FARNBOROUGH HALL


  

Farnborough Hall is the most distinguished residential building in the village, formerly the centre to a substantial estate.  The ordnance survey map dated 1895 below shows the House in the centre of the image, with no other buildings nearby, click to enlarge.

The present house is not the first on the site.  It dates from the early eighteenth century, although parts may be older. The Stow family lived there from 1841 to 1851 as farmers before taking up residence in The New Inn. 



The house is now completely surrounded by later residential buildings, leaving just a small garden area immediately surrounding it.  There is a narrow drive leading from Tubbenden Lane South, which is easy to miss unless you know where to look. The house cannot be seen from the road. 

Farnborough Hall Residents

These details are taken from Census records

1831 Thomas Stow (1769-1851), Farmer, and children Elizabeth (1793-1846), William and Sarah
1851 William Stow (1798-1864), Farmer of 320 acres, and his sister Sarah (1811-)
1861 George Wood (1834-1898), retired Farmer, and family
1871  
1878 W.T.Dowes
1881 James Currans (1863-); 1885-1888 James Evans (1833-1915), Farmer, and his wife Charlotte (1838-1892 - buried in Farnborough churchyard)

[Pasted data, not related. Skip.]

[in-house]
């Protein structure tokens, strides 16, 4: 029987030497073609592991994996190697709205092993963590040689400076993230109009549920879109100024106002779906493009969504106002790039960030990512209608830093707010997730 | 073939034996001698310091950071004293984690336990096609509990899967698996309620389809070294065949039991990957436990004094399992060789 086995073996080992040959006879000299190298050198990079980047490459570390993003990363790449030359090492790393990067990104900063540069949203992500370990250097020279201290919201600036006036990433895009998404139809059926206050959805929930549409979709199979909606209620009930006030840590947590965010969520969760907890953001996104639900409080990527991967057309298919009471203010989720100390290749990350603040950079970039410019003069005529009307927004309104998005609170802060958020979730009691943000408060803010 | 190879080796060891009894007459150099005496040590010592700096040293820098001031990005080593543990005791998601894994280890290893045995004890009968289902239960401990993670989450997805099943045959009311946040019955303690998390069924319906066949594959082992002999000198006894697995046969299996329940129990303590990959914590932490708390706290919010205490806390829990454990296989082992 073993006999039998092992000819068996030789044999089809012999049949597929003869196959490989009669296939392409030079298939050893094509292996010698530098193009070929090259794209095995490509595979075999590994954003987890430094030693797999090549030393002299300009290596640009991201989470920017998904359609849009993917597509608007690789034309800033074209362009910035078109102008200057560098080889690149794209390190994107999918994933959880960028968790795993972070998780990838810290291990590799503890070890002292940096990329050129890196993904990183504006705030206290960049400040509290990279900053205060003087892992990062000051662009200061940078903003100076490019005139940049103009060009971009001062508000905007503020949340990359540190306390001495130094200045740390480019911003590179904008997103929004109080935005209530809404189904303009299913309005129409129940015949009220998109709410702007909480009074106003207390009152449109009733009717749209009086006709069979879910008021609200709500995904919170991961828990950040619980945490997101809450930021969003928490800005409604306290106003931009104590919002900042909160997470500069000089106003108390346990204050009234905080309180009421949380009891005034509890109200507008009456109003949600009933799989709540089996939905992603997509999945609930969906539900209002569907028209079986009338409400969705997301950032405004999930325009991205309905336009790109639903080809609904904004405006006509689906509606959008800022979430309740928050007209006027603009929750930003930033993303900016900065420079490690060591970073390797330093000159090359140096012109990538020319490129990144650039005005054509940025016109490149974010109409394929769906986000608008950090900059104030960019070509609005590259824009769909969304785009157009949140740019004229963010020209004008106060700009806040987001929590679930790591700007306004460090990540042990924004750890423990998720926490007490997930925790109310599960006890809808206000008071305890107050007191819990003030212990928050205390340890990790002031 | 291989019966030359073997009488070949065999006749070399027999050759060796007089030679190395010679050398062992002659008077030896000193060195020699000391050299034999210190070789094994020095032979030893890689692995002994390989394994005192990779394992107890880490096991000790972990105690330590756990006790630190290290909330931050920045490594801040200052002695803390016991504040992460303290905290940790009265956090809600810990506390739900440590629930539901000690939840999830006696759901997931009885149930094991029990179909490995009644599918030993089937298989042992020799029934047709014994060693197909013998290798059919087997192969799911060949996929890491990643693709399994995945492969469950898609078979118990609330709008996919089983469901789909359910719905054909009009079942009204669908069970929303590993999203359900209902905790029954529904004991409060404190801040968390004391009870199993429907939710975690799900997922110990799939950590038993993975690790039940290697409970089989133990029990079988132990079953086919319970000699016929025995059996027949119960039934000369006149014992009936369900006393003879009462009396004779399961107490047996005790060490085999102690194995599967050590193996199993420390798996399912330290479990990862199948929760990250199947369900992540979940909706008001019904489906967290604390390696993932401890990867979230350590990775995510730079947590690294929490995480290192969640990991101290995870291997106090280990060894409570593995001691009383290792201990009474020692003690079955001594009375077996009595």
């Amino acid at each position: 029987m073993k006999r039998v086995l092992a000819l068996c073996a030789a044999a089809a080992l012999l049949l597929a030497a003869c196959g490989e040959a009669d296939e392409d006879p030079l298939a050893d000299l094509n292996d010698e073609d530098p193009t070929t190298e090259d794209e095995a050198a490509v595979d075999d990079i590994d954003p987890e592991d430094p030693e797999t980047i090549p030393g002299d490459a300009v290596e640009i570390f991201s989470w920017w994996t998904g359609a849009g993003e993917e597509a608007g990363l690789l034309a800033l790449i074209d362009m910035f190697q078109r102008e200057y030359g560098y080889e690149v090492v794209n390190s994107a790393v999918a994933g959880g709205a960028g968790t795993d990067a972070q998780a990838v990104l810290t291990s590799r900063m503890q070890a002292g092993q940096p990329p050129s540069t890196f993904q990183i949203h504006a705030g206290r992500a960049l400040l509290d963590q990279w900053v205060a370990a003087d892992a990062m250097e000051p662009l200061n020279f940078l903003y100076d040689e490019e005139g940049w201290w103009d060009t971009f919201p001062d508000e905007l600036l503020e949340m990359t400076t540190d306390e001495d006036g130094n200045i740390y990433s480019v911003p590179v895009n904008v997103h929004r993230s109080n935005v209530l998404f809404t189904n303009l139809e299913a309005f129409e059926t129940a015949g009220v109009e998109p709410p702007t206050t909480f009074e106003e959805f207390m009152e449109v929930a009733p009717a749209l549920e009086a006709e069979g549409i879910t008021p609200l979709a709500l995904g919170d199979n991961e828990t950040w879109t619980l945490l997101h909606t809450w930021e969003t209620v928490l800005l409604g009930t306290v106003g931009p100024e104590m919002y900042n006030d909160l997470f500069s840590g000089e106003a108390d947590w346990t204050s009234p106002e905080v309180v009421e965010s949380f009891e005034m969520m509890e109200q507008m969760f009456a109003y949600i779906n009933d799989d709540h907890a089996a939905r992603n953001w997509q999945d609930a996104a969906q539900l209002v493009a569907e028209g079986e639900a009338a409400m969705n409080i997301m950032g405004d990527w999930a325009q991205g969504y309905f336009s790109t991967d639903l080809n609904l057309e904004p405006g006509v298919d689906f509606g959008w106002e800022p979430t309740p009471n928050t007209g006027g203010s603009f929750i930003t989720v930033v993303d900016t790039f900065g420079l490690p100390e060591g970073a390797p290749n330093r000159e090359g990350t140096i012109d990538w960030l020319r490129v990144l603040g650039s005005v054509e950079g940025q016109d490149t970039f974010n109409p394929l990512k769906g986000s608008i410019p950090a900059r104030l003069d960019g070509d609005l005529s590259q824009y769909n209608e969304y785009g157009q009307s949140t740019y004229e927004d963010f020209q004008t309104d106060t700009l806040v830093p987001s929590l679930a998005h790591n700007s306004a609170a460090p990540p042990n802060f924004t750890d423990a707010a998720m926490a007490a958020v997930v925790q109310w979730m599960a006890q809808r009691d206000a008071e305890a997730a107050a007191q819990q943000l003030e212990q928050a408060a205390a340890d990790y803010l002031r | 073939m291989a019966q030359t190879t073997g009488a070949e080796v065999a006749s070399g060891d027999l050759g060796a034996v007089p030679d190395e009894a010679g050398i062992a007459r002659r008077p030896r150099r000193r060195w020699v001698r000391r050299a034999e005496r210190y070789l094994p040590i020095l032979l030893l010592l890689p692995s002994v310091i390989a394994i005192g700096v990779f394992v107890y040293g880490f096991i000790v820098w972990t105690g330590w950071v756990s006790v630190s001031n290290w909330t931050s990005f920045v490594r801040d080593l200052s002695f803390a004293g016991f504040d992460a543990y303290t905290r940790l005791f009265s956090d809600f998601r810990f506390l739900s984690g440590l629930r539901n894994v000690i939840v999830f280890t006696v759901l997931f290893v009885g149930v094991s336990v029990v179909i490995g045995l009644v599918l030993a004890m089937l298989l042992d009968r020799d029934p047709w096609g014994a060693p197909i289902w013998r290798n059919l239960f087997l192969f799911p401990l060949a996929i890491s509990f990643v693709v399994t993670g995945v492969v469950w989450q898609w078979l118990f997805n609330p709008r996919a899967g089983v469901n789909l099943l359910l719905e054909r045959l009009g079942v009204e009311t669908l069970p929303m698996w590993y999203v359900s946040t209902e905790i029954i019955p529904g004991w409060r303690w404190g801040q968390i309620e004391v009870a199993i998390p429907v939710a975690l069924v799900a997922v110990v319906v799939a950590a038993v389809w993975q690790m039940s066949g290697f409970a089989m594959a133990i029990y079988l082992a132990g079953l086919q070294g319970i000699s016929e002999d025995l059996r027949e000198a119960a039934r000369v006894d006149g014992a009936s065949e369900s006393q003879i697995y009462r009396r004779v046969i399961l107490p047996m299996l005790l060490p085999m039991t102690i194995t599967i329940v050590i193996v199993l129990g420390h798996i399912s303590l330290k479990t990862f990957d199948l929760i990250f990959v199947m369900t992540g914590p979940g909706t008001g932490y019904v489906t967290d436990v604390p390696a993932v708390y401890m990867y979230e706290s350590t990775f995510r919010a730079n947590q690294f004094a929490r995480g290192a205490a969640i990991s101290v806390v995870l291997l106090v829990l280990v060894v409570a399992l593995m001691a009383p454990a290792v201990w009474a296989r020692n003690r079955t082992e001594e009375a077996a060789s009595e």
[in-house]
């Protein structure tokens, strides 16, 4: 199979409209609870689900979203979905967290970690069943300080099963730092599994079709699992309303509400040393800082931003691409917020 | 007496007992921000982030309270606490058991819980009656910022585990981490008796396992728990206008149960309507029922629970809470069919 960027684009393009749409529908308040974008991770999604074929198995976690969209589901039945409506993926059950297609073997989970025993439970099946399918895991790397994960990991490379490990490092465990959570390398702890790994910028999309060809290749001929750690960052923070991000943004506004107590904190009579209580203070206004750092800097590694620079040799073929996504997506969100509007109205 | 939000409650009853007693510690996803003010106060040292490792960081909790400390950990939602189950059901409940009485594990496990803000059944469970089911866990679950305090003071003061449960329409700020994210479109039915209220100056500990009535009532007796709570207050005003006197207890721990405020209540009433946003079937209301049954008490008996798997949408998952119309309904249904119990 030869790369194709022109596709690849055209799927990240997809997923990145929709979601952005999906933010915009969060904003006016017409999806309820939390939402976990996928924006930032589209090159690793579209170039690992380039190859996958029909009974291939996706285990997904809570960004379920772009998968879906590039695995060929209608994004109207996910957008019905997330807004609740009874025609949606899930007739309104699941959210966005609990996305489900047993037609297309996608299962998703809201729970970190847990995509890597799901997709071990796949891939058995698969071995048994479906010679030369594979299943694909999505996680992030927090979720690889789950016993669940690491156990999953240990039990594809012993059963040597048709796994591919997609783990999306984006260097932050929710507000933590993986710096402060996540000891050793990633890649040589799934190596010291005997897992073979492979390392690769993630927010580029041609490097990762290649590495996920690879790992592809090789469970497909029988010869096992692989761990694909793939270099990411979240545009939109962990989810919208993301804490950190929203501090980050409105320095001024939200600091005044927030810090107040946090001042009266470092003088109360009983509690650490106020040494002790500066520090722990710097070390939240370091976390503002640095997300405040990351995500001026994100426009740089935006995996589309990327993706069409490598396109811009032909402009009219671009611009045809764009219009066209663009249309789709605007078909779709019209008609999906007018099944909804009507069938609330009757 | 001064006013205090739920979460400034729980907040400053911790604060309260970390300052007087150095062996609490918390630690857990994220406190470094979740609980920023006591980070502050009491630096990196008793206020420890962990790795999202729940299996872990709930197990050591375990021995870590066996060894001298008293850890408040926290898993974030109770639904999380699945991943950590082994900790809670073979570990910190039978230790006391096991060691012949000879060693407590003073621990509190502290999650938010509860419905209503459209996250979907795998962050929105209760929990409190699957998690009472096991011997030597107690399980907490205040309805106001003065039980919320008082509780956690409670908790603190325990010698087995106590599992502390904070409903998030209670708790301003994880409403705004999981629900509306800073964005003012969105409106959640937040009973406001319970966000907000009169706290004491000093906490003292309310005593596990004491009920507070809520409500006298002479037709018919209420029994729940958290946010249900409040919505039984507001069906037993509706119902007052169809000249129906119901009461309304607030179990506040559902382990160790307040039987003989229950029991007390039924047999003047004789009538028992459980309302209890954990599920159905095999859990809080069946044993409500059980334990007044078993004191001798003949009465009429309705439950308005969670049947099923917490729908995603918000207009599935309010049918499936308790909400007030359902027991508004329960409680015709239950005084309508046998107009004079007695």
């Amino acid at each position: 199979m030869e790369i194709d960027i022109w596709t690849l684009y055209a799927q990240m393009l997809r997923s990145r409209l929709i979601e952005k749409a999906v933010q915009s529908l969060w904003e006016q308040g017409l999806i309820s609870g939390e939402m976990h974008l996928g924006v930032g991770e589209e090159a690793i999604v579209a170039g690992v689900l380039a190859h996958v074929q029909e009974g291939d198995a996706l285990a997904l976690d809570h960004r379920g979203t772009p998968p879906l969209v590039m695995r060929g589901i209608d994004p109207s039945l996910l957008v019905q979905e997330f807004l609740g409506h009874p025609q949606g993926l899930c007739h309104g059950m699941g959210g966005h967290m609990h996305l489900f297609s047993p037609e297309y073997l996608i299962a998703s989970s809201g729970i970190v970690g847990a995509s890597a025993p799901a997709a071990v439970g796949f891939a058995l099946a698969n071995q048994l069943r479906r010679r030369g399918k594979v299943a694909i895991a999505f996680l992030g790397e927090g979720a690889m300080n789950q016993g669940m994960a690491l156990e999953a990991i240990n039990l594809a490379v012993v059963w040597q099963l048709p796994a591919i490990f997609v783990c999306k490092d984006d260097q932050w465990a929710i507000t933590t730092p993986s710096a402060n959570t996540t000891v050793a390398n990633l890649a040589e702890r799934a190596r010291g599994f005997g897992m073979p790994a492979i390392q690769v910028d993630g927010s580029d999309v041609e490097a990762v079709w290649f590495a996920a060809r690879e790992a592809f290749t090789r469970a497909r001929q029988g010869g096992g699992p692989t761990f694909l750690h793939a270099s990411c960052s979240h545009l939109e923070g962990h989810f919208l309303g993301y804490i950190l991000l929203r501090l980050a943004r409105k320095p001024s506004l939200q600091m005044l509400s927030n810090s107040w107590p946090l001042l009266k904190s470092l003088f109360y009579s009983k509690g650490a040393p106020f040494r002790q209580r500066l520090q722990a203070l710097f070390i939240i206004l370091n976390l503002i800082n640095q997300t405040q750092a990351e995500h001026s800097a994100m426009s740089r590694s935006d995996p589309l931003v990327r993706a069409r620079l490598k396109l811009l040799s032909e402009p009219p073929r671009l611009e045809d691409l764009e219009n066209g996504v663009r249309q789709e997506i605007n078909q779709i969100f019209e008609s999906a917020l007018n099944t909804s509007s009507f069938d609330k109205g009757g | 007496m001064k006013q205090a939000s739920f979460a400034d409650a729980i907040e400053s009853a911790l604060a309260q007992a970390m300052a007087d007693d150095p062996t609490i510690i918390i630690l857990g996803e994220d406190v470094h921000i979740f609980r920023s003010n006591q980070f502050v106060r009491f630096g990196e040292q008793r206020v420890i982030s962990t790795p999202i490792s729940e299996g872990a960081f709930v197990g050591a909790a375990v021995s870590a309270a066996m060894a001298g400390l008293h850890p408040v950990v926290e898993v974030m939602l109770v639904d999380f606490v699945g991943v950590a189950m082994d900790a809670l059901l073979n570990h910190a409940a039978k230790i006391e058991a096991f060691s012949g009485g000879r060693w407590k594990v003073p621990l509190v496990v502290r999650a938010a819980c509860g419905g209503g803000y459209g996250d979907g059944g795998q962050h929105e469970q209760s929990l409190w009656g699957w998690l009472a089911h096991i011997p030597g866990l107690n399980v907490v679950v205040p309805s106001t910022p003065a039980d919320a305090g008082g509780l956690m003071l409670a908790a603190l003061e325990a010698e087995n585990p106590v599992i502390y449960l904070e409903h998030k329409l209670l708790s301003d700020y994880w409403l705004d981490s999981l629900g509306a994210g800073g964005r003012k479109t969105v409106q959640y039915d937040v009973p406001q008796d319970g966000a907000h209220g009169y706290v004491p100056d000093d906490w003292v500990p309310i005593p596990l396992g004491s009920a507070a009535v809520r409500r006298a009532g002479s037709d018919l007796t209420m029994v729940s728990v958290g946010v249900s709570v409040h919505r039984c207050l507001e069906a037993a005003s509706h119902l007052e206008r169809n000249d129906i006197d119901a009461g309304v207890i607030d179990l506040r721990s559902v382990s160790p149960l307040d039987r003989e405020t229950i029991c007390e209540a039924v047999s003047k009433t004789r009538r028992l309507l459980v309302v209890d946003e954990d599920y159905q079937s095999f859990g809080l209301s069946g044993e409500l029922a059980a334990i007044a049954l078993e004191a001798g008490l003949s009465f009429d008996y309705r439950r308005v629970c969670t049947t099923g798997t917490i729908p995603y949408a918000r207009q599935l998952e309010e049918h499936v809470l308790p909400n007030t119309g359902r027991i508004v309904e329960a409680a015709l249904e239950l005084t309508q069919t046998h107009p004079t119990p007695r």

1891 James Evans, Farmer, living in the High Road, but no house or building identified in the High Road
1901 John M Higgs (1869-1921) and family, Farmer
1911 John M Higgs (1869-1921) and family, Farmer
1939 Mary Higgs (1872-1954) and her two daughters

Late Nineteenth Century Account

This account was first published in 1883/4, republished 100 years later in 1984.

Farnborough Hall, at a short distance to the north-east of the village, is built upon an estate which appears to have been held by Simon de Chelsfield of Simon de Montfort, Earl of Leicester, in the reign of Henry III. About the middle of the fourteenth century the property was purchased by the Petleys, from whom it passed by sale to the Peches, and from that family it passed, by the marriage of an heiress, to John Hart. With the descendants of this gentleman the property remained till it was conveyed by marriage to the Dykes of Lullingston.

This is part of Chapter X111 of 'Village London' Vol 2, published by The Alderman Press March 1984.  First published 1883-4 by Casssell & Co Ltd., under the title 'Greater London'. 

VILLAGE HISTORY


Listing Details

The building is Grade 2 listed  The listing narrative reads as follows:

Early C18 with C19 alterations. 2 storeys. 2nd floor pebbledash, ground floor brick. Hipped tiled roof of early C18 having 2 hipped dormers with C19 casements. Coved eaves cornice, 3 sashes, 2 of which are 3 light, simple Victorian doorcase. Right side has added Victorian bay. Rear has an C18 extension of 1 storey in brick with weatherboarding on the gable end and 1 hipped dormer. The interior is timber framed and dates from the late C17 to early C18. There is a wooden staircase possibly of the same age. The house or an earlier one on the same site, was the house of John Stow the historian of London. Here also was the manor of the Earls of Leicester.

List entry Number: 1299011  Listing Grid Ref. TQ4468464393

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